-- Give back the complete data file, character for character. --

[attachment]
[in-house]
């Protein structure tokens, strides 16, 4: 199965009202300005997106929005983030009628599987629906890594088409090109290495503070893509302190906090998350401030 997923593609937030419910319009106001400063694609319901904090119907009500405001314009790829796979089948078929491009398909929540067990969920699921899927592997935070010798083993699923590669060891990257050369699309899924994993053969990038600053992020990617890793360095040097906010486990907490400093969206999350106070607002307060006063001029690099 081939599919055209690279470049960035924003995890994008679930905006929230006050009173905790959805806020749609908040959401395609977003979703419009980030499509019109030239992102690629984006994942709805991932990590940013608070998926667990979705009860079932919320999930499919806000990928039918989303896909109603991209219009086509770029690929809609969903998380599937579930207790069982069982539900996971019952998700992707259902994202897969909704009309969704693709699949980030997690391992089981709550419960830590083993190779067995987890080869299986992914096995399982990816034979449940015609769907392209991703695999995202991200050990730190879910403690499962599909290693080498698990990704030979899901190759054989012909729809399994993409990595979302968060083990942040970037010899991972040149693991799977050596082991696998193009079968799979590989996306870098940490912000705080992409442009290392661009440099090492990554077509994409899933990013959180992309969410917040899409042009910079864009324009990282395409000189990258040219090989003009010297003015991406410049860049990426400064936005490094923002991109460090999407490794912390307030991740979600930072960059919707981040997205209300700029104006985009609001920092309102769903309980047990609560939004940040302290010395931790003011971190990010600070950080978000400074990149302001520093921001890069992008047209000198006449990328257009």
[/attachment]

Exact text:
[in-house]
């Protein structure tokens, strides 16, 4: 199965009202300005997106929005983030009628599987629906890594088409090109290495503070893509302190906090998350401030 997923593609937030419910319009106001400063694609319901904090119907009500405001314009790829796979089948078929491009398909929540067990969920699921899927592997935070010798083993699923590669060891990257050369699309899924994993053969990038600053992020990617890793360095040097906010486990907490400093969206999350106070607002307060006063001029690099 081939599919055209690279470049960035924003995890994008679930905006929230006050009173905790959805806020749609908040959401395609977003979703419009980030499509019109030239992102690629984006994942709805991932990590940013608070998926667990979705009860079932919320999930499919806000990928039918989303896909109603991209219009086509770029690929809609969903998380599937579930207790069982069982539900996971019952998700992707259902994202897969909704009309969704693709699949980030997690391992089981709550419960830590083993190779067995987890080869299986992914096995399982990816034979449940015609769907392209991703695999995202991200050990730190879910403690499962599909290693080498698990990704030979899901190759054989012909729809399994993409990595979302968060083990942040970037010899991972040149693991799977050596082991696998193009079968799979590989996306870098940490912000705080992409442009290392661009440099090492990554077509994409899933990013959180992309969410917040899409042009910079864009324009990282395409000189990258040219090989003009010297003015991406410049860049990426400064936005490094923002991109460090999407490794912390307030991740979600930072960059919707981040997205209300700029104006985009609001920092309102769903309980047990609560939004940040302290010395931790003011971190990010600070950080978000400074990149302001520093921001890069992008047209000198006449990328257009």